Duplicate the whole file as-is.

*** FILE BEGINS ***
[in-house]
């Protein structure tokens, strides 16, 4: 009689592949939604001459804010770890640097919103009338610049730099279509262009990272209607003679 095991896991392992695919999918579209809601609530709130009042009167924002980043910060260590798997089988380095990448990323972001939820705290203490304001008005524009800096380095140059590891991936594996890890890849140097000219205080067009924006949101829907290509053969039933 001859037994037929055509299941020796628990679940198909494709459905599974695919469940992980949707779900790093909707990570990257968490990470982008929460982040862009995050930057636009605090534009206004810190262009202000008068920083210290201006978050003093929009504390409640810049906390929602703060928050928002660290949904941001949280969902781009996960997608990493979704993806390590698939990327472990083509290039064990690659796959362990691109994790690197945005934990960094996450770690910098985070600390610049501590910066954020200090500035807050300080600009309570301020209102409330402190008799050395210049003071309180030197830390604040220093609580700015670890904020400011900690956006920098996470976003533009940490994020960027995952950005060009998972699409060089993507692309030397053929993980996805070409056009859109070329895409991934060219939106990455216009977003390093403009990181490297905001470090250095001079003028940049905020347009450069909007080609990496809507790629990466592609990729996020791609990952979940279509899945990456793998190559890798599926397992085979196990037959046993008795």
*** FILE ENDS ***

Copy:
[in-house]
């Protein structure tokens, strides 16, 4: 009689592949939604001459804010770890640097919103009338610049730099279509262009990272209607003679 095991896991392992695919999918579209809601609530709130009042009167924002980043910060260590798997089988380095990448990323972001939820705290203490304001008005524009800096380095140059590891991936594996890890890849140097000219205080067009924006949101829907290509053969039933 001859037994037929055509299941020796628990679940198909494709459905599974695919469940992980949707779900790093909707990570990257968490990470982008929460982040862009995050930057636009605090534009206004810190262009202000008068920083210290201006978050003093929009504390409640810049906390929602703060928050928002660290949904941001949280969902781009996960997608990493979704993806390590698939990327472990083509290039064990690659796959362990691109994790690197945005934990960094996450770690910098985070600390610049501590910066954020200090500035807050300080600009309570301020209102409330402190008799050395210049003071309180030197830390604040220093609580700015670890904020400011900690956006920098996470976003533009940490994020960027995952950005060009998972699409060089993507692309030397053929993980996805070409056009859109070329895409991934060219939106990455216009977003390093403009990181490297905001470090250095001079003028940049905020347009450069909007080609990496809507790629990466592609990729996020791609990952979940279509899945990456793998190559890798599926397992085979196990037959046993008795």